But for 23 days McGuire worked round the clock. He says he never went home. “Me and four other guys have the Loop. Me and my guys had the Loop for 23 days. I would say a total of 15 guys had been 2600 south and 2600 north from Western Avenue to the lakefront. For 23 days of fires, there were only 175 guys in the city. The city had to be divided between 175 guys. Mine was the Loop. I am a very qualified fire fighter. We didn’t burn the city down and we didn’t lose any bodies in my district. I thought that was a very commendable job done considering the circumstances. Well, that’s never been mentioned to anybody. That’s no part of my fucking resume. We don’t talk about that little glitch.”

Even after the strike was settled and McGuire began to rise in rank at the Fire Department, he continued to be dogged for his role as a strikebreaker and consistently had to fight the label of scab.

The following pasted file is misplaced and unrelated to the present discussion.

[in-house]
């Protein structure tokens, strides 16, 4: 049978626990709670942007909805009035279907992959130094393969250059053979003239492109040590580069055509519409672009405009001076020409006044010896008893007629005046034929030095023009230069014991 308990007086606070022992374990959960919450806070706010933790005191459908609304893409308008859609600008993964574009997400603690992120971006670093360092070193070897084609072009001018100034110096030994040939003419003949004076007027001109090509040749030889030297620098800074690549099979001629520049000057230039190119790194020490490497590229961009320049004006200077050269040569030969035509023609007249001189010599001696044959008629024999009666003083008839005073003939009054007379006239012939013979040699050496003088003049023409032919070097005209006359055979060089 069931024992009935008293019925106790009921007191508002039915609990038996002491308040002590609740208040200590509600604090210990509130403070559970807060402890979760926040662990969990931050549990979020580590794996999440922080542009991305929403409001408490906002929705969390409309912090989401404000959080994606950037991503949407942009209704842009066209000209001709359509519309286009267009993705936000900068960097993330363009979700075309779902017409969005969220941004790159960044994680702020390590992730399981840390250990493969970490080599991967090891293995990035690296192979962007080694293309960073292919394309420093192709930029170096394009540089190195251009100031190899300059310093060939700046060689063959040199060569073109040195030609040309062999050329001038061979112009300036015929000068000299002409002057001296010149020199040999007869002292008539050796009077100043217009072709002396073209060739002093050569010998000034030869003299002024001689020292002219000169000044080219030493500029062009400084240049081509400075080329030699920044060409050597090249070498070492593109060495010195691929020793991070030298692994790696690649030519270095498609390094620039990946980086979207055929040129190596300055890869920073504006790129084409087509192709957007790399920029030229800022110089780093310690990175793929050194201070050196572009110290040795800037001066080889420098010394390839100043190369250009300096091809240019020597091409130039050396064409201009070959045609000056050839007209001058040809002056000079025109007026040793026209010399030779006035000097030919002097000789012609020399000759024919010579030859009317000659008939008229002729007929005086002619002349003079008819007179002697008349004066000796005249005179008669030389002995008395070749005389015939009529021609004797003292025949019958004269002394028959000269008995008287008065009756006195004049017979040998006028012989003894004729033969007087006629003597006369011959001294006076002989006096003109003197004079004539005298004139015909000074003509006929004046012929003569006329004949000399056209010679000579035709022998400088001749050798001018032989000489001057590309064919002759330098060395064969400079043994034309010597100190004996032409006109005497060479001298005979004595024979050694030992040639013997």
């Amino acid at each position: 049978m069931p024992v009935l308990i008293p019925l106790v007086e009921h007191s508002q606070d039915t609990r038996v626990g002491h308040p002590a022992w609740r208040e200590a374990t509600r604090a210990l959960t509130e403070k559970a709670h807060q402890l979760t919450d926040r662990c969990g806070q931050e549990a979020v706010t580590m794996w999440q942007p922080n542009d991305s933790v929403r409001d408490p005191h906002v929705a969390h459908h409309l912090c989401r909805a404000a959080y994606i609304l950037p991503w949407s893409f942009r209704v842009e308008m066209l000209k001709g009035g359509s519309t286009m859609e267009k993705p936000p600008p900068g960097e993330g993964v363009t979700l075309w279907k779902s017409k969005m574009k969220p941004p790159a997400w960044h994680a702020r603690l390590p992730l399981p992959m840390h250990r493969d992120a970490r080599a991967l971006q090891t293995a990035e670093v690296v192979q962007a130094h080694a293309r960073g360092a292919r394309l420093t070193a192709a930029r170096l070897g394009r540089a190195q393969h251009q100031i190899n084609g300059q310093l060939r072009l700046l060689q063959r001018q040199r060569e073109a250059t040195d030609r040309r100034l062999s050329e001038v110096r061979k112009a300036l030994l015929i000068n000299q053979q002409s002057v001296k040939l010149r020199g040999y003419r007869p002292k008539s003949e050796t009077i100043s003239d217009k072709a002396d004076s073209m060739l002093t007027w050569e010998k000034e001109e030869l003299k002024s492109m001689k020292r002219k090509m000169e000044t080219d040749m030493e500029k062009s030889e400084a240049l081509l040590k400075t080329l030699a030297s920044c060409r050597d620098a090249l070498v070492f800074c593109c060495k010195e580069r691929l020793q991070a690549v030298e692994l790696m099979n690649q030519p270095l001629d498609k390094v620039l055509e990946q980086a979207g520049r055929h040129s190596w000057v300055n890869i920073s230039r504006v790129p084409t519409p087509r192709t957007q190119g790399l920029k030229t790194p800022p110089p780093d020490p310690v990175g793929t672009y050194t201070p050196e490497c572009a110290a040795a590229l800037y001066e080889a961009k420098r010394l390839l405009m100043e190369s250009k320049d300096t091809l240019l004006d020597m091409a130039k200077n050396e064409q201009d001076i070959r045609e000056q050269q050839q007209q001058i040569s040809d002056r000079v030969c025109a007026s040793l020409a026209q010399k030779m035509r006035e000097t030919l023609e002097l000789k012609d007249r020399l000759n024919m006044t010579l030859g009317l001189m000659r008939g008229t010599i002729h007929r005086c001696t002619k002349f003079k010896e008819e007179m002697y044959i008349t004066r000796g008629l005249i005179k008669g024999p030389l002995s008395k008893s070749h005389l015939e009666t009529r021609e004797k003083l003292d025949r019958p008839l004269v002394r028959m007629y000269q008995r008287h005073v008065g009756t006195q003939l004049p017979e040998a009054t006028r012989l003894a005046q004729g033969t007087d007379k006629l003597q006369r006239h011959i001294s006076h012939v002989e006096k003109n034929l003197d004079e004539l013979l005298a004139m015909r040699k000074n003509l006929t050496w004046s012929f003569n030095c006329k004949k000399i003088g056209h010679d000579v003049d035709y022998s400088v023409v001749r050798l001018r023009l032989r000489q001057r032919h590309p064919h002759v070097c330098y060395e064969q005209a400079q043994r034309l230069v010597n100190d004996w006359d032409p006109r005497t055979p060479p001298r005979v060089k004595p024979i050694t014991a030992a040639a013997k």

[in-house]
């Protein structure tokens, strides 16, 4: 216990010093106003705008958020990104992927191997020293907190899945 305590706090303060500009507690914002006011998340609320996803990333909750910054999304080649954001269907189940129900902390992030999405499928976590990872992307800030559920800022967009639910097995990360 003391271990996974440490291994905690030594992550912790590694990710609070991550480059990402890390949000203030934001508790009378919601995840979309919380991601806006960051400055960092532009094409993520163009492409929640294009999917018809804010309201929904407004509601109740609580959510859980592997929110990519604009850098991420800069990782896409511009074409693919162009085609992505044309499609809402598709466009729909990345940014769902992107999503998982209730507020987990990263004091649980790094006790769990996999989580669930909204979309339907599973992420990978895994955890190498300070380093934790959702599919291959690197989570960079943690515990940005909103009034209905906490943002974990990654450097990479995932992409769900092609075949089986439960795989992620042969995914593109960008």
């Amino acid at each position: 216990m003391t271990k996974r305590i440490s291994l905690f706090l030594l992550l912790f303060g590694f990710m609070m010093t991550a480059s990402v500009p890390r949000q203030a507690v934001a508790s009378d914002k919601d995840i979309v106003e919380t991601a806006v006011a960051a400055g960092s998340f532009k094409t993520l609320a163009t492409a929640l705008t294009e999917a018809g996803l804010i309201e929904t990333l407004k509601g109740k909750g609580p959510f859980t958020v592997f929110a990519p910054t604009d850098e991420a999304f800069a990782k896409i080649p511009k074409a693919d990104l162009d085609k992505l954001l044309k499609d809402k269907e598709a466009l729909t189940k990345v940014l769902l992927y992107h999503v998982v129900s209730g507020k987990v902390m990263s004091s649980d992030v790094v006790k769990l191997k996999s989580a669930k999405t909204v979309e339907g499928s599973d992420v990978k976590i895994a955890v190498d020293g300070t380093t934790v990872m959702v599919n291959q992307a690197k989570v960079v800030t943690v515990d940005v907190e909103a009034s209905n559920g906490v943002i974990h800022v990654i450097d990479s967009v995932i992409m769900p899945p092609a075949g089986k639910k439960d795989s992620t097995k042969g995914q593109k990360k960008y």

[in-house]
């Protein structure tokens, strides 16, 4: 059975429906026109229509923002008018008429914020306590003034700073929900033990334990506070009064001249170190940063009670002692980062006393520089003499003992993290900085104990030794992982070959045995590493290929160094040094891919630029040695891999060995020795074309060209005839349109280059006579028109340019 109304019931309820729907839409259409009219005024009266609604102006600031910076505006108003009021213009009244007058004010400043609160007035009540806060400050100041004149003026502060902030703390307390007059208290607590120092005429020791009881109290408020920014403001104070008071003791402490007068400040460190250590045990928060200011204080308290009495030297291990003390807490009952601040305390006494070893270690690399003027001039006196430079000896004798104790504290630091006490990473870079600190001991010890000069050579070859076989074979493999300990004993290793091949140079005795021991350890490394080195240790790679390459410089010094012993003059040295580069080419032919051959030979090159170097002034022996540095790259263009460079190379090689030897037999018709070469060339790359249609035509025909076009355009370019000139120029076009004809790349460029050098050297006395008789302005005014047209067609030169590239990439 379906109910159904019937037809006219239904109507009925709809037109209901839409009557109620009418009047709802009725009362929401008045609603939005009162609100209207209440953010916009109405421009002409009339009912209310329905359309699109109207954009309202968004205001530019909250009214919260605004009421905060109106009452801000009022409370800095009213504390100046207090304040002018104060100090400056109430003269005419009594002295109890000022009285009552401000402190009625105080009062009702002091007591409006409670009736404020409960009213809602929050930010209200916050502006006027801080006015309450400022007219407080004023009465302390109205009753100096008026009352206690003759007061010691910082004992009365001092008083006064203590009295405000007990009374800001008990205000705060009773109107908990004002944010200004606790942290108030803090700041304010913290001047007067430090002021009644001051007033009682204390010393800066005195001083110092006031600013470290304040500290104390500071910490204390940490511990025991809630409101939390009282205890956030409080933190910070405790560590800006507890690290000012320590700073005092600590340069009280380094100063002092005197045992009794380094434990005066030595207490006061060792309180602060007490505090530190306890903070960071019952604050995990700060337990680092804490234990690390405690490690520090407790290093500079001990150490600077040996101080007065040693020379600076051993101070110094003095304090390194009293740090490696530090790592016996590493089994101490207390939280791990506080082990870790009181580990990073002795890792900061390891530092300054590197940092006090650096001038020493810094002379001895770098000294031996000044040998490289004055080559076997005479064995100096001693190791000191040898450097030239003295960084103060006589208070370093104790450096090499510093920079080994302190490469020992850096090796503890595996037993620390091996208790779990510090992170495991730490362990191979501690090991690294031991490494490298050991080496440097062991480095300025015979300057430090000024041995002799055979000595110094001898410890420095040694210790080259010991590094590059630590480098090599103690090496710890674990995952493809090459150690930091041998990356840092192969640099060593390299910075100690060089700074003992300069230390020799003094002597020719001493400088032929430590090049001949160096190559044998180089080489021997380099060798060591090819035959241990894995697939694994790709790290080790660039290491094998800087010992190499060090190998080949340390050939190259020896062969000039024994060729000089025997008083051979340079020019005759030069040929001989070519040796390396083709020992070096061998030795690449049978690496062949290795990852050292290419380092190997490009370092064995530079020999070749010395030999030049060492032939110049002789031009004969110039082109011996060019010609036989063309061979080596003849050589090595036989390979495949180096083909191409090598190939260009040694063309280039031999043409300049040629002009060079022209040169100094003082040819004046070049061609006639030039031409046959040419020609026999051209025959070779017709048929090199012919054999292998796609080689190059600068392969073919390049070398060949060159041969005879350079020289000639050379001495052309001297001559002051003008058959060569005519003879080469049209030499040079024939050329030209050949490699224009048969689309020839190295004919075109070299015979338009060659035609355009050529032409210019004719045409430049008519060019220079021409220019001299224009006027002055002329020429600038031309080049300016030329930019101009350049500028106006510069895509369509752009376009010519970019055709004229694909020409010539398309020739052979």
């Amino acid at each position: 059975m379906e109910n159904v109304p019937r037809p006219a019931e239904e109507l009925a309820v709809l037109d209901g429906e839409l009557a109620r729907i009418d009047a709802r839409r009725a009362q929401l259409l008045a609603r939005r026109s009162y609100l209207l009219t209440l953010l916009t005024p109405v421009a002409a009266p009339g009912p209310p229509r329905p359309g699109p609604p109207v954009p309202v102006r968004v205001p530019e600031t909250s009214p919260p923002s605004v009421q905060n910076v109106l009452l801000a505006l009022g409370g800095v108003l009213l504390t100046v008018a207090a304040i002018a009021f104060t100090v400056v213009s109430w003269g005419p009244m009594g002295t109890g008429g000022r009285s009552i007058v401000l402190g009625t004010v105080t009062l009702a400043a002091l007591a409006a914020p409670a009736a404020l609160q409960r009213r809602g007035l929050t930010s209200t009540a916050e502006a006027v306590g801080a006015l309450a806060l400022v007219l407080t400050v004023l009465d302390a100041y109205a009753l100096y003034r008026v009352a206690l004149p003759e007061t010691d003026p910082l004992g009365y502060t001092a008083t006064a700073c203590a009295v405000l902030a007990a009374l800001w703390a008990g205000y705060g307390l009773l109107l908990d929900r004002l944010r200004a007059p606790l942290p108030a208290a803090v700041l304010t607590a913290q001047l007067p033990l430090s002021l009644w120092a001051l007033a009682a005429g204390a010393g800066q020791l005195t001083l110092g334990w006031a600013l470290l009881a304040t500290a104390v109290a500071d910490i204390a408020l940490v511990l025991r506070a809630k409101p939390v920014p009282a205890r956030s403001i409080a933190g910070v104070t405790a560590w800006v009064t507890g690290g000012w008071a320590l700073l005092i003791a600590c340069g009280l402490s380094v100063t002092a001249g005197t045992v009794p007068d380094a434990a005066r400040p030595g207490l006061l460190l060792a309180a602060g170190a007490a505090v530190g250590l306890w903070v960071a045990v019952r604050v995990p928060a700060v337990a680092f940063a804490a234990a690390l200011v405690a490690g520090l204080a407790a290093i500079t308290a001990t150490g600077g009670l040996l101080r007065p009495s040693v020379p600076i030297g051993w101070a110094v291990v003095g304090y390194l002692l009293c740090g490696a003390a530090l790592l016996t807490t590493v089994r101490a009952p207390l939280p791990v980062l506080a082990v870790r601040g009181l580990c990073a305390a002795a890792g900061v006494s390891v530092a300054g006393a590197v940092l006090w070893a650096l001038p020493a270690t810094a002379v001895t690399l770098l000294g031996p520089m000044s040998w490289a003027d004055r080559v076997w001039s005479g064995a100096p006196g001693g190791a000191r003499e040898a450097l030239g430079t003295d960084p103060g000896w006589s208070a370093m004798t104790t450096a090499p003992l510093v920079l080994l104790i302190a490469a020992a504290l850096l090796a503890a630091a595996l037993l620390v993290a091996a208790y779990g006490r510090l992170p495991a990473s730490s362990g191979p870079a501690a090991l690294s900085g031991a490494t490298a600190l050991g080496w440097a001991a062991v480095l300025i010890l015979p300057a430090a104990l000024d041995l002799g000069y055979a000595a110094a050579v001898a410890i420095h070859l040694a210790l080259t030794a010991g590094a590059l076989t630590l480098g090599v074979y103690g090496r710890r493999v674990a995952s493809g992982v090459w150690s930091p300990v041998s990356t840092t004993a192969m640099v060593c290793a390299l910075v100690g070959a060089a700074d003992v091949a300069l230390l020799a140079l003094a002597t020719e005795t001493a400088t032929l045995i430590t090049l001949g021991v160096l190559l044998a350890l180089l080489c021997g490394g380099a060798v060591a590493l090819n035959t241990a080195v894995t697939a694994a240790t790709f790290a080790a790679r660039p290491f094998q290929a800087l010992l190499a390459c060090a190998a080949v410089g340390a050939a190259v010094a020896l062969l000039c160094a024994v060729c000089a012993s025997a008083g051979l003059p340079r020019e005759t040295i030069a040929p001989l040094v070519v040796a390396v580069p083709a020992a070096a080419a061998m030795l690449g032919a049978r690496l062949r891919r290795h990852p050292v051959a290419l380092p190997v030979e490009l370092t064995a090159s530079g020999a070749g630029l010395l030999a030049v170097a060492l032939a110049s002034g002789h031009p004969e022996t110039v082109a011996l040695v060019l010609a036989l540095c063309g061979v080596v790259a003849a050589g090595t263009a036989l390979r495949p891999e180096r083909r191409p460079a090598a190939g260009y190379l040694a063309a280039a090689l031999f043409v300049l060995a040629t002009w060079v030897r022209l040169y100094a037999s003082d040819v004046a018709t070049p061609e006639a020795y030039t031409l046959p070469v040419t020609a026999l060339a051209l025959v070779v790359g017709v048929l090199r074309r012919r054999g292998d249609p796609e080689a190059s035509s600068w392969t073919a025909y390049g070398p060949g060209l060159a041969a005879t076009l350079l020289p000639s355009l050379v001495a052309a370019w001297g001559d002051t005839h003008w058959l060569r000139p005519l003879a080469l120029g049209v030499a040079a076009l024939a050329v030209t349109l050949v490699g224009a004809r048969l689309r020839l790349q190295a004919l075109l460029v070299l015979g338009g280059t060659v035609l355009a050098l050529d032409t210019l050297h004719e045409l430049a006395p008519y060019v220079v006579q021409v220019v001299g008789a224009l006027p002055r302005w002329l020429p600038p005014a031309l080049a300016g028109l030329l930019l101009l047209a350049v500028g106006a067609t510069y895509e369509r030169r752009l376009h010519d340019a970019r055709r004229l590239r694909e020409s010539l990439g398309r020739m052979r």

“The strike was the key,” he says. “The strike was the catalyst. It broke everyone apart. Spend 24 hours in the firehouse and you will hear the conversations and you will understand that they are never discussing what it’s all about and that is putting out fires. They’re discussing contracts, negotiations, what the city’s doing here, what the city’s doing there. All they’re involved in is union talk, instead of what they’re supposed to be doing, which is fighting fires.

“You think I was worried after the strike when these guys came back?” McGuire asks. “If they’d come at me, I’d kill them. I’d kill ’em. I know they’re murderers, so don’t play with me. Fireman who’s a murderer comes into my house. “I know who the fuck you are. Stay clear of me. You’re a baby killer.’ Oooooh. They don’t hang around me. I don’t consort with criminals. They walk around me, because I won’t put up with their shit. I will kill them, then call the cops. “I just killed this son of a bitch; he threatened me.’ So that’s how my life has been as an employee of the Chicago Fire Department.”